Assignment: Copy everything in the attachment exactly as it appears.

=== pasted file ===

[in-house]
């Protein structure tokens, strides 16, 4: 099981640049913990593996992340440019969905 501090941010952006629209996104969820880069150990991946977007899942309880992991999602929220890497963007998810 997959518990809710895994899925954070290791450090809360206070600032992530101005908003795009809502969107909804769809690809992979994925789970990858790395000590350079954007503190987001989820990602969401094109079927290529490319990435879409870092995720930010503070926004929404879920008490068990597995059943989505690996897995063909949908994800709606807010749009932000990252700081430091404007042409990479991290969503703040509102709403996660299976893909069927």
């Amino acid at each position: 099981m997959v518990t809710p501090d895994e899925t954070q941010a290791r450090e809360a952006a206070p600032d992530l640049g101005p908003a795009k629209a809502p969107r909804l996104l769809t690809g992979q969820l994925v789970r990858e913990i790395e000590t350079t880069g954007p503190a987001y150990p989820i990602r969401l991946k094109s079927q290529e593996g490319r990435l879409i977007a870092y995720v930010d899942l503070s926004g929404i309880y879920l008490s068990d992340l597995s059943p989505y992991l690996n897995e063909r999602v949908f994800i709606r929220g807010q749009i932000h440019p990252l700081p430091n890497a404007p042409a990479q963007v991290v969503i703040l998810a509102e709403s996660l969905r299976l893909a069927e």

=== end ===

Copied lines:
[in-house]
């Protein structure tokens, strides 16, 4: 099981640049913990593996992340440019969905 501090941010952006629209996104969820880069150990991946977007899942309880992991999602929220890497963007998810 997959518990809710895994899925954070290791450090809360206070600032992530101005908003795009809502969107909804769809690809992979994925789970990858790395000590350079954007503190987001989820990602969401094109079927290529490319990435879409870092995720930010503070926004929404879920008490068990597995059943989505690996897995063909949908994800709606807010749009932000990252700081430091404007042409990479991290969503703040509102709403996660299976893909069927």
């Amino acid at each position: 099981m997959v518990t809710p501090d895994e899925t954070q941010a290791r450090e809360a952006a206070p600032d992530l640049g101005p908003a795009k629209a809502p969107r909804l996104l769809t690809g992979q969820l994925v789970r990858e913990i790395e000590t350079t880069g954007p503190a987001y150990p989820i990602r969401l991946k094109s079927q290529e593996g490319r990435l879409i977007a870092y995720v930010d899942l503070s926004g929404i309880y879920l008490s068990d992340l597995s059943p989505y992991l690996n897995e063909r999602v949908f994800i709606r929220g807010q749009i932000h440019p990252l700081p430091n890497a404007p042409a990479q963007v991290v969503i703040l998810a509102e709403s996660l969905r299976l893909a069927e």